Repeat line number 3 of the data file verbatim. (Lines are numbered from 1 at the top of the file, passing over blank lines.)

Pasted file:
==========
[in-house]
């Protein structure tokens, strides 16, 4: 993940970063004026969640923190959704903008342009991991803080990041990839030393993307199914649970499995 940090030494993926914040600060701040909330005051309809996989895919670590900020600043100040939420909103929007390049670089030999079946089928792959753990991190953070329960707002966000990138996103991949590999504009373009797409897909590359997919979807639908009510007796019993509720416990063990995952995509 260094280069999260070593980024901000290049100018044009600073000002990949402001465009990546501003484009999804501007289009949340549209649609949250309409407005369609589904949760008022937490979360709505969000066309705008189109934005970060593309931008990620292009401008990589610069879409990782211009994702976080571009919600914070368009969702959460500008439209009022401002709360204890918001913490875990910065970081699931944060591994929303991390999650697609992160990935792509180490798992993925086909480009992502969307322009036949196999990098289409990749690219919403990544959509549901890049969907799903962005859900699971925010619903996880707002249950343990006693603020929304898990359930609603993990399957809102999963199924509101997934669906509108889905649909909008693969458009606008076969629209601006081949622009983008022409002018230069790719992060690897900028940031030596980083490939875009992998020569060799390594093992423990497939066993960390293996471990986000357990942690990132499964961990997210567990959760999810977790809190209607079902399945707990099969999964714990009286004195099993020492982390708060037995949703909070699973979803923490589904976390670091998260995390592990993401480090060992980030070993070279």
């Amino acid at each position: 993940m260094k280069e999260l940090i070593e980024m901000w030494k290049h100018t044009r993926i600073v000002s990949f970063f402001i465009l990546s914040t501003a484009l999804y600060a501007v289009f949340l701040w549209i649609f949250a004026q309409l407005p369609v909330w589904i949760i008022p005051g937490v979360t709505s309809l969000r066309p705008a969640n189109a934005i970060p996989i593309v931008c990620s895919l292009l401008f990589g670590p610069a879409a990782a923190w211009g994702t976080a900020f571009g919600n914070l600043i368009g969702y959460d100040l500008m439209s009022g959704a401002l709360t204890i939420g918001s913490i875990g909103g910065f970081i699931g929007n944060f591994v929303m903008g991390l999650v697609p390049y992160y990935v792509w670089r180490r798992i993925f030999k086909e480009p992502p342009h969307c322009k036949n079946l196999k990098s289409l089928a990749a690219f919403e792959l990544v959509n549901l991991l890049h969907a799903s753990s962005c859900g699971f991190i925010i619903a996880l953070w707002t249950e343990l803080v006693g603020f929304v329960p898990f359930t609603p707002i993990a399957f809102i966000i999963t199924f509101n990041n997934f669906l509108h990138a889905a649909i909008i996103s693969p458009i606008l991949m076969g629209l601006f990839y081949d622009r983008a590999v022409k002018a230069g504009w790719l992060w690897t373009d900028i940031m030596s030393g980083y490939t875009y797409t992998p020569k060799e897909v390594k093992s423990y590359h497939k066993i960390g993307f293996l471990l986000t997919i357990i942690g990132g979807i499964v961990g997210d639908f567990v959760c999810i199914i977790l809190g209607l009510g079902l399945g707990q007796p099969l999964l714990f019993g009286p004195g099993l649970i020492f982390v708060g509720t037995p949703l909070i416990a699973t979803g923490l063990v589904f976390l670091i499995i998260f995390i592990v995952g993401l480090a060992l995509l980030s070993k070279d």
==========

């Amino acid at each position: 993940m260094k280069e999260l940090i070593e980024m901000w030494k290049h100018t044009r993926i600073v000002s990949f970063f402001i465009l990546s914040t501003a484009l999804y600060a501007v289009f949340l701040w549209i649609f949250a004026q309409l407005p369609v909330w589904i949760i008022p005051g937490v979360t709505s309809l969000r066309p705008a969640n189109a934005i970060p996989i593309v931008c990620s895919l292009l401008f990589g670590p610069a879409a990782a923190w211009g994702t976080a900020f571009g919600n914070l600043i368009g969702y959460d100040l500008m439209s009022g959704a401002l709360t204890i939420g918001s913490i875990g909103g910065f970081i699931g929007n944060f591994v929303m903008g991390l999650v697609p390049y992160y990935v792509w670089r180490r798992i993925f030999k086909e480009p992502p342009h969307c322009k036949n079946l196999k990098s289409l089928a990749a690219f919403e792959l990544v959509n549901l991991l890049h969907a799903s753990s962005c859900g699971f991190i925010i619903a996880l953070w707002t249950e343990l803080v006693g603020f929304v329960p898990f359930t609603p707002i993990a399957f809102i966000i999963t199924f509101n990041n997934f669906l509108h990138a889905a649909i909008i996103s693969p458009i606008l991949m076969g629209l601006f990839y081949d622009r983008a590999v022409k002018a230069g504009w790719l992060w690897t373009d900028i940031m030596s030393g980083y490939t875009y797409t992998p020569k060799e897909v390594k093992s423990y590359h497939k066993i960390g993307f293996l471990l986000t997919i357990i942690g990132g979807i499964v961990g997210d639908f567990v959760c999810i199914i977790l809190g209607l009510g079902l399945g707990q007796p099969l999964l714990f019993g009286p004195g099993l649970i020492f982390v708060g509720t037995p949703l909070i416990a699973t979803g923490l063990v589904f976390l670091i499995i998260f995390i592990v995952g993401l480090a060992l995509l980030s070993k070279d």